Gentleman Scholar

A Gentleman’s Guide to Wearing the Apple Watch

How to use Apple’s timepiece without looking like a jerk.

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Is the Apple Watch an etiquette nightmare?

We are thankful to MarketWatch for posing this question so very promptly.

Troy Patterson.
Troy Patterson.

Photo by Christina Paige

On Tuesday, while other outlets emitted oohs and aahs at Apple’s introduction of an horological gizmo that may be the breakthrough moment for the smartwatch, the financial-news site took a moment to discuss the P’s and Q’s of wearing one. The article gathers the thoughts of various manners mavens to present ideas on how not to be rude when equipped for radiocarpal communication. Don’t be a Dick Tracy is the main idea: “Whenever you’re with someone, put the people first and the technology second.”

The point, though obvious, bears repeating. With the potential mainstreaming of the smartwatch in the offing, we risk an epidemic of new rudeness. The problem represents an intensification of the blunder famously committed by George H.W. Bush at the presidential debate of Oct. 15, 1992: The president, checking the time, seemed impatient. Some watches lose time; that one helped him to lose four more years. And to glance at an Apple Watch during an important performance is even more objectionable: One is not just hinting that he wishes to be elsewhere in spacetime; he is actively disappearing into cyberspace. It is the height of rudeness to vanish from a conversation without having the courtesy to physically go away.

Meanwhile, there is the question of the Apple Watch’s reception among “watch guys,” hardcore connoisseurs. At Hodinkee—to which one turns for comparisons of manually wound dress watches selling for less than $15,000 and news about the Patek Philippe Supercomplication predicted to sell for 15 million Swiss francs at auction—the watch guys are ecstatic. “The streamlined look of the Apple Watch recalls the design vocabulary that Dieter Rams instilled in Braun and the futuristic look that Rado pioneered in the 1980’s,” they say.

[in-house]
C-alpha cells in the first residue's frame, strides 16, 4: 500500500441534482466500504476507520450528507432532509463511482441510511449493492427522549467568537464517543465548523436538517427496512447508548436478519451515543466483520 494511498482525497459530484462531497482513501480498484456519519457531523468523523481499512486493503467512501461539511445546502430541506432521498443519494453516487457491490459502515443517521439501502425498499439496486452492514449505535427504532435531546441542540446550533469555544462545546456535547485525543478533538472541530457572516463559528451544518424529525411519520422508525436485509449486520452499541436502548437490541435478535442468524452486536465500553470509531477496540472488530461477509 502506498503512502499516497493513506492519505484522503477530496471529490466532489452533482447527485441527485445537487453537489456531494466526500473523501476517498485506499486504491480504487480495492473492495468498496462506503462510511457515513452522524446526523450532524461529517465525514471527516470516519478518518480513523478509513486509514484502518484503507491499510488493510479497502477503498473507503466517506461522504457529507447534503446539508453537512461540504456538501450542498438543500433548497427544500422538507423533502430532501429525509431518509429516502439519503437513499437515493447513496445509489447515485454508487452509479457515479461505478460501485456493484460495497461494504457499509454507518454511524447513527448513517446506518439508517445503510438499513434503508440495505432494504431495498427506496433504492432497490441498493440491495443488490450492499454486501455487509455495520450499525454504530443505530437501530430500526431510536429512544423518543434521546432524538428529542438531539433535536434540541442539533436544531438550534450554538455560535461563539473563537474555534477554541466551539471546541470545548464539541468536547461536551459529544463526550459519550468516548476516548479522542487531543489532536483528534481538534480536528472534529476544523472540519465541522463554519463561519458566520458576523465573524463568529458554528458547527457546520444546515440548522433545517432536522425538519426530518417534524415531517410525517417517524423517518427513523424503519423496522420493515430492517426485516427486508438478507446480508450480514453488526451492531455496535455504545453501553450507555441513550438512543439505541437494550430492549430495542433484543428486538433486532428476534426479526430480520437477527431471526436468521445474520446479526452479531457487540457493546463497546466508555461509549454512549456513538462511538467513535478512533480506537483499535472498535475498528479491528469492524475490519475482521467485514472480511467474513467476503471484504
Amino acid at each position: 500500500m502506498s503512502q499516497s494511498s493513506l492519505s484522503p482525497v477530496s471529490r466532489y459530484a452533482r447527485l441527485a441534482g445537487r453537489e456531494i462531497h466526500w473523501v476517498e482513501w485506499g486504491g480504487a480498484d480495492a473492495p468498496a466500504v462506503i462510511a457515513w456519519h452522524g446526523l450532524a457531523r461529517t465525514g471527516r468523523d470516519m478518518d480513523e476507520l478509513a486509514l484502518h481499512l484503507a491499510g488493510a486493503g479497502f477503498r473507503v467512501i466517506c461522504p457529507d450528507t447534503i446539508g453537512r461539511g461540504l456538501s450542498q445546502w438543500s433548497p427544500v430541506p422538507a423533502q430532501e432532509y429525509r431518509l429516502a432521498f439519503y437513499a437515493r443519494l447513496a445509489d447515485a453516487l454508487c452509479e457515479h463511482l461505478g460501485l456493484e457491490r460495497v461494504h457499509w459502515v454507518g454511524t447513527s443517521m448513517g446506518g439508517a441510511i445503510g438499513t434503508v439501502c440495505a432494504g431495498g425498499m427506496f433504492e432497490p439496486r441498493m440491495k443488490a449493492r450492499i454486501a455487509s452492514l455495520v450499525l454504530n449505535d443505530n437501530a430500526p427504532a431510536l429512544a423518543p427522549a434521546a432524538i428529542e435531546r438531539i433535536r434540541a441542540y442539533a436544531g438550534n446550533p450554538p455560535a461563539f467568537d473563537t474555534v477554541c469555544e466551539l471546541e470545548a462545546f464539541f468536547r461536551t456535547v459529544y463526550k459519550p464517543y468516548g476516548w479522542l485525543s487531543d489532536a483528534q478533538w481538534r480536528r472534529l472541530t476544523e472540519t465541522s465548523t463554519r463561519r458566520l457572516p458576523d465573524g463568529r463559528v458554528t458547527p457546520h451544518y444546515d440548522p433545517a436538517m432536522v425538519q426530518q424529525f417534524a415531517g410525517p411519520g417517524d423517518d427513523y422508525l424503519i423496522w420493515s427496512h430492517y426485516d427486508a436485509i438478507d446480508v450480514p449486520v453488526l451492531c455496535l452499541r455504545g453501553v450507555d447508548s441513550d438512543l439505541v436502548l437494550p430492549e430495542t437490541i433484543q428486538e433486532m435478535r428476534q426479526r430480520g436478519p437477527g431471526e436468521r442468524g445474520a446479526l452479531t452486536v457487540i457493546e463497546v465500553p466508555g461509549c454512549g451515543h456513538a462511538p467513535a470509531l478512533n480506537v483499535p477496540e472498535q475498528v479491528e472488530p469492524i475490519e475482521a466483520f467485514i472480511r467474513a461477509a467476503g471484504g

And, oh, how they say it. The wristwatch is a commodity fetishized in a singular way, as you will have noticed sitting at any high-end hotel bar patronized by business dudes, with their busy Breitlings and minimalist Movados and chronographs with faces the size of salad plates. The watch is the most macho piece of jewelry a man can wear, for better or worse.

In this instance, better alludes to the watch’s connotations of competence, vigilance, and constancy. Retracing the etymological timeline of the timepiece, we see the word watch connected to the responsibility of the watchmen. Looking into the history of the wristwatch, we find ourselves in the trenches: The war to end all wars was the start of the wristwatch’s popular ascent: It’s really rather unpleasant to check a pocket watch when one is being shot at. Picking up The Autobiography of Malcolm X, we mark a spot in the margin next to a line about whom to trust:  “I have less patience with someone who doesn’t wear a watch than with anyone else.”

Worse, meanwhile, refers to those aforementioned chronographs with faces the size of salad plates and bezels seemingly designed by fascist architects and the unattractively status-hungry watch guys whose consumption patterns are dissected by other watch guys in blog posts about what kind of douchebag wears which particular model of Audemars. Worse means wristwatches that talk too loudly about the transitive relationship between time and money.

A watch feels like part of my body,” Orhan Pamuk thinks, and I agree.* It is a decorative item with a metaphysical beauty to it, connecting the wearer to the here and now and to the flow of time. Le Corbusier famously said that the house is a machine for living. The watch is a machine for being alive.

*Correction, Sept. 11, 2014: This article originally misspelled Orhan Pamuk’s first name.